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Sunday - December 16, 2018

In my view, the Christian religion is the most important and one of the first things in which all children, under a free government ought to be instructed... No truth is more evident to my mind than that the Christian religion must be the basis of any government intended to secure the rights and privileges of a free people.
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1828 Noah Webster Dictionary
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1828.mshaffer.comWord [valedictory]

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valedictory

VALEDIC'TORY, a. Bidding farewell; as a valedictory oration.

VALEDIC'TORY, n. An oration or address spoken at commencement, in American colleges, by a member of the class which receive the degree of bachelor of arts, and take their leave of college and of each other.




Evolution (or devolution) of this word [valedictory]

1828 Webster1844 Webster1913 Webster

VALEDIC'TORY, a. Bidding farewell; as a valedictory oration.

VALEDIC'TORY, n. An oration or address spoken at commencement, in American colleges, by a member of the class which receive the degree of bachelor of arts, and take their leave of college and of each other.


VAL-E-DIC'TO-RY, a.

Bidding farewell; as, a valedictory oration.


VAL-E-DIC'TO-RY, n.

An oration or address spoken at commencements in American colleges, by a member of the class which receive the degree of bachelor of arts, and take their leave of college and of each other.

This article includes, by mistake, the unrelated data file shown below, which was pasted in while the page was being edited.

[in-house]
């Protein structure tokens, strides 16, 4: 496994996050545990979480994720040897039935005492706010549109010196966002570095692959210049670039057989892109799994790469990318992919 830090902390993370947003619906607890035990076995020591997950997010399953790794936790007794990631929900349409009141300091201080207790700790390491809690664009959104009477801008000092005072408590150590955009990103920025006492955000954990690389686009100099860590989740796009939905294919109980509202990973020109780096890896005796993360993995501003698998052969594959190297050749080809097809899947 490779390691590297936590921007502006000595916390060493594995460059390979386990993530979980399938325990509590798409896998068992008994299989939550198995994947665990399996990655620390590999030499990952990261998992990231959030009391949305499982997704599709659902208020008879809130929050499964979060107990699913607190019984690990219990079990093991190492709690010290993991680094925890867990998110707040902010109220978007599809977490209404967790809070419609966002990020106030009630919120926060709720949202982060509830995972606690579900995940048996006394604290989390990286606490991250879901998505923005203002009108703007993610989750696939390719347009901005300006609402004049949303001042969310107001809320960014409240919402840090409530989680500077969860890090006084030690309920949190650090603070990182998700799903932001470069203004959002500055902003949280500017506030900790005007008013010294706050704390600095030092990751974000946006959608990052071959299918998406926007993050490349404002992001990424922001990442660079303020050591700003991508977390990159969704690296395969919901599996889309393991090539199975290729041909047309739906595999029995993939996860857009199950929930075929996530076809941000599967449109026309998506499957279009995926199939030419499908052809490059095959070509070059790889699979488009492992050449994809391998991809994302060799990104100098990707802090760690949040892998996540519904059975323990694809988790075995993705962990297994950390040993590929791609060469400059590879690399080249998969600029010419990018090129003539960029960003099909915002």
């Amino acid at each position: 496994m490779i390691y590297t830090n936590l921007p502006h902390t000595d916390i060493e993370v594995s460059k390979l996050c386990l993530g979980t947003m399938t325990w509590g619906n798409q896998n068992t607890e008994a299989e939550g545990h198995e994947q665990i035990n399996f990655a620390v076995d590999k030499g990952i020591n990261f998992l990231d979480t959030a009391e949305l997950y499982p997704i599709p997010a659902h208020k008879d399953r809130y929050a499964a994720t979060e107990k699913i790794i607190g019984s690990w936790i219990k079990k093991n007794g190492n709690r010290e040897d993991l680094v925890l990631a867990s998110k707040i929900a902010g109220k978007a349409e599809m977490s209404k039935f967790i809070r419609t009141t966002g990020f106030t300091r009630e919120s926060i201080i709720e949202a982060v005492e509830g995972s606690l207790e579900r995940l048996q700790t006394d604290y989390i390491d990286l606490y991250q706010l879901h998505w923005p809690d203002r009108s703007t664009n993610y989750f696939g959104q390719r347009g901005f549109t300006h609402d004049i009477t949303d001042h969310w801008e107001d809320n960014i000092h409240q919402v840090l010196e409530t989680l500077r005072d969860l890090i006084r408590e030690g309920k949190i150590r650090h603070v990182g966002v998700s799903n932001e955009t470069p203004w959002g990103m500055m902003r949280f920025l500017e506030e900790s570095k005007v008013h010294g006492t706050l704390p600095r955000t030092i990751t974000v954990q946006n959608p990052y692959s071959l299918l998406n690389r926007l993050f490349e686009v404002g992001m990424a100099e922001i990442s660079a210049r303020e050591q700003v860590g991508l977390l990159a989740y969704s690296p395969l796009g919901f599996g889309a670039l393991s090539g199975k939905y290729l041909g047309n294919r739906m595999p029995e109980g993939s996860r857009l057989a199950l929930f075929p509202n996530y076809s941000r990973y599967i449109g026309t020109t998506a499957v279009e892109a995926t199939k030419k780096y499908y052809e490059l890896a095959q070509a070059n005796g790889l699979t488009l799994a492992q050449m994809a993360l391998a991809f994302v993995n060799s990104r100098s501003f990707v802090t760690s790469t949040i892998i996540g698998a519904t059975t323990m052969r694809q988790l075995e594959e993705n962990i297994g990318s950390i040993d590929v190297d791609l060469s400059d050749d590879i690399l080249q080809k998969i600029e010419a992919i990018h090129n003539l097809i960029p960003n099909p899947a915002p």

Val`e*dic"to*ry
  1. Bidding farewell; suitable or designed for an occasion of leave-taking; as, a valedictory oration.
  2. A valedictory oration or address spoken at commencement in American colleges or seminaries by one of the graduating class, usually by the leading scholar.
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Valedictory

VALEDIC'TORY, adjective Bidding farewell; as a valedictory oration.

VALEDIC'TORY, noun An oration or address spoken at commencement, in American colleges, by a member of the class which receive the degree of bachelor of arts, and take their leave of college and of each other.

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Word of the Day

importance

IMPORT'ANCE, n.

1. Weight; consequence; a bearing on some interest; that quality of any thing by which it may affect a measure, interest or result. The education of youth is of great importance to a free government. A religious education is of infinite importance to every human being.

2. Weight or consequence in the scale of being.

Thy own importance know.

Nor bound thy narrow views to things below.

3. Weight or consequence in self-estimation.

He believes himself a man of importance.

4. Thing implied; matter; subject; importunity. [In these senses, obsolete.]

Random Word

note

NOTE, for ne wote, knew not or could not.

NOTE, n. [L. to know.]

1. A mark or token; something by which a thing may be known; a visible sign.

They who appertain to the visible church have all the notes of external profession.